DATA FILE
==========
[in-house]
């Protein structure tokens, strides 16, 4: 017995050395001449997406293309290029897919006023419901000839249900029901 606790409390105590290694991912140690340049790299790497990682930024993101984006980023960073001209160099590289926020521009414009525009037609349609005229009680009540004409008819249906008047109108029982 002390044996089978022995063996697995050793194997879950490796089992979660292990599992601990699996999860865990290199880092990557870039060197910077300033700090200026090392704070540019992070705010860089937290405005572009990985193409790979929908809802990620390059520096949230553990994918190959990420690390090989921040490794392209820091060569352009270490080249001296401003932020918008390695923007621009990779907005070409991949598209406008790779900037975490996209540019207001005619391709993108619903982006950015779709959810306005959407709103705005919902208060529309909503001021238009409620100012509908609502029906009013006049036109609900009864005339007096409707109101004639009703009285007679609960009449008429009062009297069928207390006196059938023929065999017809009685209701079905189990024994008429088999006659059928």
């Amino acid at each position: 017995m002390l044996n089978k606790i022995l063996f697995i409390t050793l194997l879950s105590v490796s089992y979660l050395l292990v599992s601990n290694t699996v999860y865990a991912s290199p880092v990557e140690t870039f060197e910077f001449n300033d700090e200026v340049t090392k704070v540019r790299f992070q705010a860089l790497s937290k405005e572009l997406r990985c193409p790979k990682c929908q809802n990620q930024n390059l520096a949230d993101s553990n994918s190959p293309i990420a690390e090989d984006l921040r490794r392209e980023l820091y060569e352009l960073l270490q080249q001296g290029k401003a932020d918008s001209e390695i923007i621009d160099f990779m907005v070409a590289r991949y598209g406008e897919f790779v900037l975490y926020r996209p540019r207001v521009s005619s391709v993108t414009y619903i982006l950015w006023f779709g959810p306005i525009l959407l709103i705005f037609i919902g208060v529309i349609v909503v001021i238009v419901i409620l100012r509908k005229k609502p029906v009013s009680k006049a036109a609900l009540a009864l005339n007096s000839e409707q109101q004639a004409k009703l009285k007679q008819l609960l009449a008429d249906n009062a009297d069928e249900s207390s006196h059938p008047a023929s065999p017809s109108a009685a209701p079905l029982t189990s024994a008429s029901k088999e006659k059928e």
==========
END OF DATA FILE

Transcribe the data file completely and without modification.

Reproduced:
[in-house]
């Protein structure tokens, strides 16, 4: 017995050395001449997406293309290029897919006023419901000839249900029901 606790409390105590290694991912140690340049790299790497990682930024993101984006980023960073001209160099590289926020521009414009525009037609349609005229009680009540004409008819249906008047109108029982 002390044996089978022995063996697995050793194997879950490796089992979660292990599992601990699996999860865990290199880092990557870039060197910077300033700090200026090392704070540019992070705010860089937290405005572009990985193409790979929908809802990620390059520096949230553990994918190959990420690390090989921040490794392209820091060569352009270490080249001296401003932020918008390695923007621009990779907005070409991949598209406008790779900037975490996209540019207001005619391709993108619903982006950015779709959810306005959407709103705005919902208060529309909503001021238009409620100012509908609502029906009013006049036109609900009864005339007096409707109101004639009703009285007679609960009449008429009062009297069928207390006196059938023929065999017809009685209701079905189990024994008429088999006659059928």
């Amino acid at each position: 017995m002390l044996n089978k606790i022995l063996f697995i409390t050793l194997l879950s105590v490796s089992y979660l050395l292990v599992s601990n290694t699996v999860y865990a991912s290199p880092v990557e140690t870039f060197e910077f001449n300033d700090e200026v340049t090392k704070v540019r790299f992070q705010a860089l790497s937290k405005e572009l997406r990985c193409p790979k990682c929908q809802n990620q930024n390059l520096a949230d993101s553990n994918s190959p293309i990420a690390e090989d984006l921040r490794r392209e980023l820091y060569e352009l960073l270490q080249q001296g290029k401003a932020d918008s001209e390695i923007i621009d160099f990779m907005v070409a590289r991949y598209g406008e897919f790779v900037l975490y926020r996209p540019r207001v521009s005619s391709v993108t414009y619903i982006l950015w006023f779709g959810p306005i525009l959407l709103i705005f037609i919902g208060v529309i349609v909503v001021i238009v419901i409620l100012r509908k005229k609502p029906v009013s009680k006049a036109a609900l009540a009864l005339n007096s000839e409707q109101q004639a004409k009703l009285k007679q008819l609960l009449a008429d249906n009062a009297d069928e249900s207390s006196h059938p008047a023929s065999p017809s109108a009685a209701p079905l029982t189990s024994a008429s029901k088999e006659k059928e």